What gear do I need? As with our other Ski Racing 101 information pages, the quality and quantity of gear bought to ski race is largely up to you. However, there is definitely a bare minimum. As athletes age and engage in a higher level of racing, they will encounter regulations and rules on gear that will require additional purchases.

Where can I buy it? If you are looking for the best quality, brand new, and, frankly, most expensive gear, the best place to buy is your local ski shop or online through a vendor. Another great option is local ski swaps, which tend to happen before the season begins in October or November. Ski swaps are usually run by a local ski club, college ski team, or as a community. They can offer both brand new and used gear.  Along the same lines, an online site like Craigslist, Ebay, or SidelineSwap often offers cheap gear options, but likely not much of it compared to a ski shop or online retailer.

**IMPORTANT** Any gear (especially skis) bought secondhand should be carefully analyzed for damage before purchase. Skis should be taken into a shop and inspected before use.

Please use our gear guide as a tool to help you decide on what gear you want and need!

Bare Minimum Gear:

These pieces of equipment are essential, but also have the most rules associated with them. Before purchasing, make sure to visit this page for compliance and regulation guides for USSA and FIS.

Skis: Simply put, the most essential piece of equipment for recreational or competitive skiing (duh). At the junior and recreational ski racing level, one pair of skis will do. There is a “mixed-model” radius of skis offered by many manufacturers for juniors in youth racing or NASTAR, and an all-mountain ski will suffice for adults. Make sure to get sized up by an expert/ski shop before purchase. A brand new pair of race skis can be as much as $1000 (usually around $400 for new junior skis), however a good pair of used skis will usually fall between the $200-$500 range.

As an athlete progresses in their career, skis specific for each discipline will become necessary.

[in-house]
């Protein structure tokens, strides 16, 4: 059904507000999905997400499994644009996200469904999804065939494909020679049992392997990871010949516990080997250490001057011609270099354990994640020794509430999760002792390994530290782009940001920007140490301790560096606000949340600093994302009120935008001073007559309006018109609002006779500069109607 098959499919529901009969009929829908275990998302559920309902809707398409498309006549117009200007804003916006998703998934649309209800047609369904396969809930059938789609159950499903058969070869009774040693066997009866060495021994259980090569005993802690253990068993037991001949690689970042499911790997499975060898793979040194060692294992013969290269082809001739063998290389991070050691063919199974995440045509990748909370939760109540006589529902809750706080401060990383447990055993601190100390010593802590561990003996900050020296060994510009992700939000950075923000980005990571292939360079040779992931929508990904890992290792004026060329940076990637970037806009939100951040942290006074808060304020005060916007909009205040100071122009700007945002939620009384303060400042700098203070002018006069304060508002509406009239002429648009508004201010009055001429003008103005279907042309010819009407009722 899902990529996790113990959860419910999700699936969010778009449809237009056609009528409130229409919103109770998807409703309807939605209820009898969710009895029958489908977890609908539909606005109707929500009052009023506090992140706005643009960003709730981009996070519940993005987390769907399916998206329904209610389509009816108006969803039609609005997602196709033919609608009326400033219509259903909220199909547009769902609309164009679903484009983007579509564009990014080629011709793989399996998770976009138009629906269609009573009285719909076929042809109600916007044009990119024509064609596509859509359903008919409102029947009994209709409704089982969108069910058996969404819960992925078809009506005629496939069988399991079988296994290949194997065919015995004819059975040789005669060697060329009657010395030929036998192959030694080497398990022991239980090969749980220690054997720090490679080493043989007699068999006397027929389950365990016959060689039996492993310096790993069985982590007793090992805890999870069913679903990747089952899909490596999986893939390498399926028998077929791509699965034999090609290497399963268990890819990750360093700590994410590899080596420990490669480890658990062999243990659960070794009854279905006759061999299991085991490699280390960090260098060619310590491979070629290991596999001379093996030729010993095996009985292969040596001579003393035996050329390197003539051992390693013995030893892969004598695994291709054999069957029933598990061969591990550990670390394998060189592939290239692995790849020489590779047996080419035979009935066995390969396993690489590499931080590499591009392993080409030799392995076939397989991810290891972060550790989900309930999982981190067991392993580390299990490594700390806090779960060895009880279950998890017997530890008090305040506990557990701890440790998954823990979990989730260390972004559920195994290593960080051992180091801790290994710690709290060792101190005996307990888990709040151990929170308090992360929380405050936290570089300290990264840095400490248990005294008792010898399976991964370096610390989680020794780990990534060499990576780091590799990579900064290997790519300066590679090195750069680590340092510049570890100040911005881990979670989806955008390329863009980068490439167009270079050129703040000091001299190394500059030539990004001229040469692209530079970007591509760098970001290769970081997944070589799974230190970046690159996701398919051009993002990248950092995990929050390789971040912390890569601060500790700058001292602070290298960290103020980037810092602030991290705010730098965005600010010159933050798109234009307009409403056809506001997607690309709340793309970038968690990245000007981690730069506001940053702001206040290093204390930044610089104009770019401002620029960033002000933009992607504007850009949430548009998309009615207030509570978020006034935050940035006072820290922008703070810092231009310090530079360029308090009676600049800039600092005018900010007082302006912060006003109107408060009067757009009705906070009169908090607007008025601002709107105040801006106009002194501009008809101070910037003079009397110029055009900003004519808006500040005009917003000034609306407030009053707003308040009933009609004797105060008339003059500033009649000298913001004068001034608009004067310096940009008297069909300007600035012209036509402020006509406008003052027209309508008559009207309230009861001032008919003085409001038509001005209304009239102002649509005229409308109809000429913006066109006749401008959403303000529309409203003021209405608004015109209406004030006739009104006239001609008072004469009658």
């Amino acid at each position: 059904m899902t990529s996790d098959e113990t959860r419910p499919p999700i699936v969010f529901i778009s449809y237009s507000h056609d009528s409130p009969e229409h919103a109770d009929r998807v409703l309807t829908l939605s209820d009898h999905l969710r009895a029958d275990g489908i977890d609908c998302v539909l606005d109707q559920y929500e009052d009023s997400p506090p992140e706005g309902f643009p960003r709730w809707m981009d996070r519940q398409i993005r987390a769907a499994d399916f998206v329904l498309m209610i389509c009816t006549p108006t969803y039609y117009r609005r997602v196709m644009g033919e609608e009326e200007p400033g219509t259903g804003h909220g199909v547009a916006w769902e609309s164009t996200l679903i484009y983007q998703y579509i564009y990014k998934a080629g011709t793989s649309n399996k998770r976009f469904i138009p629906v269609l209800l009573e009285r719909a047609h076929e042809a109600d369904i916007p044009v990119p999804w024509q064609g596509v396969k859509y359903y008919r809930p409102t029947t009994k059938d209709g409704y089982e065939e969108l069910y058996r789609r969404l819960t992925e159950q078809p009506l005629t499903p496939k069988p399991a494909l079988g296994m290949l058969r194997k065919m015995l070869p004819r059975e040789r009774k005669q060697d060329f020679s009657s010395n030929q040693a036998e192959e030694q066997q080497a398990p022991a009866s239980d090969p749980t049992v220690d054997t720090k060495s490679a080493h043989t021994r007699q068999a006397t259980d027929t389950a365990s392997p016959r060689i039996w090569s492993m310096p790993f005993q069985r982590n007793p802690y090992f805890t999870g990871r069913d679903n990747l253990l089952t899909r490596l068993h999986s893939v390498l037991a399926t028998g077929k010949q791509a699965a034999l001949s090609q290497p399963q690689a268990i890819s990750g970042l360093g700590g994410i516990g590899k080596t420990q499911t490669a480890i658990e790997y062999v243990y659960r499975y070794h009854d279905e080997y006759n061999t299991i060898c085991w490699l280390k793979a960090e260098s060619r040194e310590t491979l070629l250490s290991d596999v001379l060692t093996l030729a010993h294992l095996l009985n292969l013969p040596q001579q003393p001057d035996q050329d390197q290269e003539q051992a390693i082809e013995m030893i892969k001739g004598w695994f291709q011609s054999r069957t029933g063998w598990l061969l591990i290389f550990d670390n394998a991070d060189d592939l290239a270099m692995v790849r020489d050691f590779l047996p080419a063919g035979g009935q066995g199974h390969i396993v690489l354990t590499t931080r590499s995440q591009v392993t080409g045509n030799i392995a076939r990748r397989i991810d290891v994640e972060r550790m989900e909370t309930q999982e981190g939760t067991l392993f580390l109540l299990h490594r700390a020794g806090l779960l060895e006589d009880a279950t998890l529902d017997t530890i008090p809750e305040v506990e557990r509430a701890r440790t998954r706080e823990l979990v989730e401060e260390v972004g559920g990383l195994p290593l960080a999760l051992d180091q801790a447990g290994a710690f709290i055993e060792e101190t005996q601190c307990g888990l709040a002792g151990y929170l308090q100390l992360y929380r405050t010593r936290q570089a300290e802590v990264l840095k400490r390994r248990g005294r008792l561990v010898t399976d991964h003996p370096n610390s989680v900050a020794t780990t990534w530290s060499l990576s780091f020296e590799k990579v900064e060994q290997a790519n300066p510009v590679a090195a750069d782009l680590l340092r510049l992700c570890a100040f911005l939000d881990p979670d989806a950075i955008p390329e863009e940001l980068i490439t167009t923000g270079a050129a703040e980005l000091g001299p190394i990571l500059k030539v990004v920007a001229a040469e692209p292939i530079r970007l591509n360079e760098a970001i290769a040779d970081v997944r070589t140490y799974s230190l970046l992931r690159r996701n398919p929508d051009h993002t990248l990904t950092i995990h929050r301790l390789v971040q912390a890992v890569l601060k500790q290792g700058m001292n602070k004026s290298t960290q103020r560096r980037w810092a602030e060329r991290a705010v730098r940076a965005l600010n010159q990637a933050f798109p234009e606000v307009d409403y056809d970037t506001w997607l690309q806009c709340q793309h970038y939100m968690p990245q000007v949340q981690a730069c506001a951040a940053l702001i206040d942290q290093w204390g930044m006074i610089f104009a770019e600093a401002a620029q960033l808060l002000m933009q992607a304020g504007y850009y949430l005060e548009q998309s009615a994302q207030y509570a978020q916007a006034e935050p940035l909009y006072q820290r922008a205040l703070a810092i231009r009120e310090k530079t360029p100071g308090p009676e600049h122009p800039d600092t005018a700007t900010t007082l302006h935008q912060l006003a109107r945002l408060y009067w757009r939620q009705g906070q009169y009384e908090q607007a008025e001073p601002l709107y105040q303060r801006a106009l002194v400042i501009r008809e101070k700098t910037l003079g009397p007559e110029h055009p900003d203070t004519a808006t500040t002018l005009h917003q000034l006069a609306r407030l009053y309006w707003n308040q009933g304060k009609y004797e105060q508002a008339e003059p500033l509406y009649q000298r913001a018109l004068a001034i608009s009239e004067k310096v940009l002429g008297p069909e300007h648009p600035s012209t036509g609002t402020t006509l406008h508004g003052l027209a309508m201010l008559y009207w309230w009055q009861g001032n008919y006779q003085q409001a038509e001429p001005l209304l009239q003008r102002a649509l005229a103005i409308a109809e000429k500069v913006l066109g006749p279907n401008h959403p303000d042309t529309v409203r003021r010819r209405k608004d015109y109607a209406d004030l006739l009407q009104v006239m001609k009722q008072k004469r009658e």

For a better idea of what different brands offer, visit our gear guide.

Boots: Needed in order to use the skis (duh). Ski boots can be uncomfortable, no way around it. But given that they are the second most essential element to skiing, they have to be done right. Get sized up at a local ski shop to ensure a comfortable (but not too comfortable) fit and the correct “flex” to complement your body and level of competition. Expect to pay upwards of $1,000 for a new pair of top of the line boots and anywhere from $150-500 for a good pair of used.

Again, visit our gear guide for a better idea of what brands to look at.

Bindings: You have to secure those boots with something! If not already included with the purchase of skis, bindings are another very essential piece of gear. You can get them mounted on your skis at any local ski shop. It is very important to ensure that the bindings purchased are right for your age, size, weight and level of competition as serious injury can result from improper binding use. A brand new set of race bindings can cost as much as $500, but expect to pay around $150-250 for a good set of used.

Poles: You’ll probably tip over in the course without them. Poles are another essential purchase for ski racing and also need to be sized to fit an individual’s height and level of competition. If you choose the high-end carbon fiber poles, they can cost as much as $350 a pair. For a much more reasonable option for recreational and junior ski racing, $75-$150 is much better.